This matter was brought up on the stage, with a local Iowa reporter basically contradicting Sanders' denial immediately after he gave one. At their podiums, both candidates tried to gloss over this matter and not talk about any tensions between them. When the debate was over though, and with cameras rolling (with audio of the exchange also being available the next day), there was some more "action." As the candidates were all shaking hands and heading on their ways, Sanders offered his to Warren who instead of shaking her longtime friend's hand said, "I believe you just called me a liar on national television." Sanders was taken aback and said,"what", so Warren repeated herself and Sanders said something like "let's not get into it now. We can have this conversation later." All the while, Tom Steyer was caught up on the populist crossfire, saying he did not want to get in the  middle, but just wanted to say "goodnight." Ok, goodnight Tom! Sanders started to answer back Warren but then stopped himself and said, "let's not do this now." So, that was it. They departed with no handshake and a credit rolls scene straight out of Veep or perhaps with the Larry David as Bernie Sanders angle, "Curb Your Enthusiasm."

The last few days has done nothing to diminish the concept of very strained feelings between Sanders and Warren. How will this effect the campaign trail in Iowa and beyond. Will their feuding help someone else as is often the case in politics? We just know that these two have to sit on a jury together now and along with Klobuchar (and the forgotten Michael Bennet) be absent from the campaign trail. All of these factors might seemingly be good news for Biden and Buttigieg in Iowa, as both continue to unveil endorsements. However, facetime with voters makes it harder to run from gaffes.

So, back to that jury. On Thursday, they were all sworn by Chief Justice John Roberts. All 100 of them. How many of these men and women have dreamed in the past or continue to this day of taking an oath administered by the Chief Justice? Damn near all of them probably .This was not likely what they had in mind though. Instead, they are preparing to serve in the solemn and serious matter of the Impeachment Trial of President Donald John Trump.

Opening arguments start Tuesday. House Speaker Nancy Pelosi has named a small but diverse group of House Democrats to serve as the Impeachment Managers,. She probably overdid it though by passing out ceremonial pens at the signing. On the other hand, Trump will have a potentially large legal team on the Senate floor that is said to now include Kenneth Starr, the former prosecutor of the impeached Bill Clinton, and Alan Dershowitz the very famous and much respected celebrity defense attorney, whose high profile clients have included O.J. Simpson and Jeffrey Epstein.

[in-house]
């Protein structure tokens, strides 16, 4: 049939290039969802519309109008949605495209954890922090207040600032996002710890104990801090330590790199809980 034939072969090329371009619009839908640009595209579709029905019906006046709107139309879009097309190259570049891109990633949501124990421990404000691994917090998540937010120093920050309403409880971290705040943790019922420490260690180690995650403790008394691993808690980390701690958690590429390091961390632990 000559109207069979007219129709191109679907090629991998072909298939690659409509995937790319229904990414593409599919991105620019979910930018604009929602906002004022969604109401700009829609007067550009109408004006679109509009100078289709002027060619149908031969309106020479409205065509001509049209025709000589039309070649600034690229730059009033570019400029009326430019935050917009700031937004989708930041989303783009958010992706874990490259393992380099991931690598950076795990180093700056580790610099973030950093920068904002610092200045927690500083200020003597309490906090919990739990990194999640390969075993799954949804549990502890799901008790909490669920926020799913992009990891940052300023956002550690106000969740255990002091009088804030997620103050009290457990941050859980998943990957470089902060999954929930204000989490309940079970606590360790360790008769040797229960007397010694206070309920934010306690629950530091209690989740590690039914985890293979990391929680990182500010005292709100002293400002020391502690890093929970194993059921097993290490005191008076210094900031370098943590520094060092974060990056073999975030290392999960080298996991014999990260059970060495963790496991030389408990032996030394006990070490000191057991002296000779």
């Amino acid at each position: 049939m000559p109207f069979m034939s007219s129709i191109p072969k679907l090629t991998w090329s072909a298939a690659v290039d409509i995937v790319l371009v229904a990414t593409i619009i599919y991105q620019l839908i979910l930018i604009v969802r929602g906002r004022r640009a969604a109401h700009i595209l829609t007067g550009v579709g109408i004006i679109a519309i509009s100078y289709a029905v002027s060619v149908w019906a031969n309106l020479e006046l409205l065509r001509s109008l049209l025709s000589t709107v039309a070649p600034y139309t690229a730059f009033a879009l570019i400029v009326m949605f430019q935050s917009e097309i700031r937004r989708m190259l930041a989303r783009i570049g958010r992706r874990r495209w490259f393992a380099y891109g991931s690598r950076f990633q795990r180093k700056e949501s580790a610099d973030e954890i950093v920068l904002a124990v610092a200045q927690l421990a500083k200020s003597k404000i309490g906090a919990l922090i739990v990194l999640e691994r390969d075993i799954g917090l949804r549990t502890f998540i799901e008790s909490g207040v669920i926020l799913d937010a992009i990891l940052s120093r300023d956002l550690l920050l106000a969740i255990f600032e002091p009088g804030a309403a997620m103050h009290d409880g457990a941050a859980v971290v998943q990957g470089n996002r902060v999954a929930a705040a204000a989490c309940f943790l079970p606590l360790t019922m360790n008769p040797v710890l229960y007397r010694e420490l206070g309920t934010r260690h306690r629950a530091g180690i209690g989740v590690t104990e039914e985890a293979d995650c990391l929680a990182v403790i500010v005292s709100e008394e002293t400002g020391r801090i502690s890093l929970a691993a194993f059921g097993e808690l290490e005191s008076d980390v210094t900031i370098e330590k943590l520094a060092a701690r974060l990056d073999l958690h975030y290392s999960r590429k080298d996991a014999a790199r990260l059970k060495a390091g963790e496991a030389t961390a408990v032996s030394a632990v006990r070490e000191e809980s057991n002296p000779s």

Will this trial be boring or will it be a circus? Will Chief Justice John Roberts have to rule from the "bench" in the Senate chamber, which might then be overruled by the Senate itself? Probably. Of course, most want to know about witnesses and if former White House National Security Advisor John Bolton might be called to testify. If so, what will he say and will we be able to tell whose "side" he is on. The media was much taken this week by an interview tour of Lev Parnas, a now indicted ex crony of Rudy Giuliani who says he wants to testify and can offer evidence that Trump himself was involved an effort to break the law regarding Ukraine policy. There were also developments that Ambassador Marie Yonanovich may have been under surveillance in Ukraine by Trump allies.  If Parnas testifies, television ratings may soar. What if Joe and Hunter Biden testify too? Four Republican Senators may have a say in all of this.  The Ukraine government though has announced an investigation into some of these allegations. So it appears, Trump got his wish for them to go after potential corruption after all.

Impeachment. Iowa. Iran. So much is going on as the year begins to kick into gear. The stock market often sets daily records and Trump himself can brag of the passage of trade agreements with Canada, Mexico, and China. Things in theory should be thought as going well for him, but anybody who knows Trump will be able to say that this impeachment saga is weighing heavily on him. Almost nobody expects the end result will be his immediate removal from office, but one never knows what might pop up in the news cycle from day to day anymore and what the ultimate effect could be.


Post a Comment

<< Home